In Iqram vs State of Uttar Pradesh and others the Supreme Court of India on Friday stated that it is bound to act in matters regarding personal liberty and grant relief.
There were Nine distinct First Information Reports (FIR) alleged against him. The appellant was charged with and put on trial for involving in the theft of electricity belonging to the Electricity Department of the State of Uttar Pradesh. Nine sessions trials were conducted by the Additional District and Sessions Judge where the number of accused varied but the appellant was a constant person in all the trials.
On 9th November 2020, the appellant was convicted of an offense under Section 136 of the Electricity Act by the Additional District and Sessions Judge, Hapur. He was sentenced to two years of simple imprisonment along with a fine of Rs. 1,000/- (Rupees One Thousand only) in each of the nine cases. However, the Sessions Judge directed that the period of custody due to under-trial shall be set off against the period of the sentence. As the conviction was of an offense under both Section 136 of the Electricity Act and Section 411 of the Indian Penal Code, the Judge directed the sentence to run concurrently.
The said appellant has been in jail for a tenure of three years and moved a writ petition of Habeas Corpus under Article 226 of the Constitution of India before the High Court of Allahabad. It was observed by the High Court that the sentences of the appellant were running consecutively than concurrently.
The Division Bench of the High Court had come to conclusion based on Section 427 of the Code of Criminal Procedure 1973 that states:
- When a person already undergoing a sentence of imprisonment is sentenced on a subsequent conviction to imprisonment or imprisonment for life, such imprisonment or imprisonment for life shall commence at the expiration of the imprisonment to which he has been previously sentenced unless the Court directs that the subsequent sentence shall run concurrently with such previous sentence; Provided that where a person who has been sentenced to imprisonment by an order under section 122 in default of furnishing security is, whilst undergoing such sentence, sentenced to imprisonment for an offense committed prior to the making of such order, the latter sentence shall commence immediately.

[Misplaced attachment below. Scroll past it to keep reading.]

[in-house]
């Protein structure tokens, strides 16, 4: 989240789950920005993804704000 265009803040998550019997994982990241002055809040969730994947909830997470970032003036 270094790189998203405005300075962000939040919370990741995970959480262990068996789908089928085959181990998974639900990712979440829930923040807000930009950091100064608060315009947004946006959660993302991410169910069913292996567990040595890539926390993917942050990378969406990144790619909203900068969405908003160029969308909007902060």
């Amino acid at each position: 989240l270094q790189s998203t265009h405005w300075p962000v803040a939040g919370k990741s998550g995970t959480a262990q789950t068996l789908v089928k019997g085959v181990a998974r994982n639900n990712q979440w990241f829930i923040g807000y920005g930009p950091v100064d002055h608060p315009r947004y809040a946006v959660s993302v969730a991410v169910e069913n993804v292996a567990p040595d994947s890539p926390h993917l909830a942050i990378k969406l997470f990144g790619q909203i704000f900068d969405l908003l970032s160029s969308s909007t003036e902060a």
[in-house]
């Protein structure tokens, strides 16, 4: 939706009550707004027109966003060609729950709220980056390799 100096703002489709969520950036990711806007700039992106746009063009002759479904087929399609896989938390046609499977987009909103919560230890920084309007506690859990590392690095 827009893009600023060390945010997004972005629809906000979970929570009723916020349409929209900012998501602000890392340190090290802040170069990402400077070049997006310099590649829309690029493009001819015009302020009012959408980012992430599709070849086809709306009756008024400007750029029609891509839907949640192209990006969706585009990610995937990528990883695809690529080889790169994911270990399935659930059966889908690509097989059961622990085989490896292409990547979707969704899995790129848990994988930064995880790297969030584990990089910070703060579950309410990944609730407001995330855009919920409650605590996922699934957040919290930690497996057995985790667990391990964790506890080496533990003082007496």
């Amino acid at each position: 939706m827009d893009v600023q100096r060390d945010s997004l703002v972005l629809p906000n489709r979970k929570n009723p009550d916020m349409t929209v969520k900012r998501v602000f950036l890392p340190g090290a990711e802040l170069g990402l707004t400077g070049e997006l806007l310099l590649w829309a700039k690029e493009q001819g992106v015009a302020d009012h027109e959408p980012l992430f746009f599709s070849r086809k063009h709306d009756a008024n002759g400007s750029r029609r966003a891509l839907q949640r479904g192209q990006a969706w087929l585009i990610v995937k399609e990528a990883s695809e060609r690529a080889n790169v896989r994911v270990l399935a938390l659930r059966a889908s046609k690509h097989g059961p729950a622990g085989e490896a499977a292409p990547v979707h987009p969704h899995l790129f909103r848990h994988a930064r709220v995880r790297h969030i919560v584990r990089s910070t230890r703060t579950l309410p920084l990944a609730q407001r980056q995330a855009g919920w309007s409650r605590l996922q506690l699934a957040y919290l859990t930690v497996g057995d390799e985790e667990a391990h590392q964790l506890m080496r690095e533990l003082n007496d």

- When a person already undergoing a sentence of imprisonment for life is sentenced on a subsequent conviction to imprisonment for a term or imprisonment for life, the subsequent sentence shall run concurrently with the previous sentence.
In respect of the consequence, it emerged that the appellant would have to undergo 18 (eighteen) years of imprisonment under the nine sessions of trials for offenses under the Electricity Act.
The Supreme Court intervened and resumed the man as the Court had exercised its jurisdiction causing a miscarriage of justice towards the Appellant. The Court passed the judgment stating that the imprisonment shall run concurrently and the jail authorities were directed to act immediately.
Source: Bar and Bench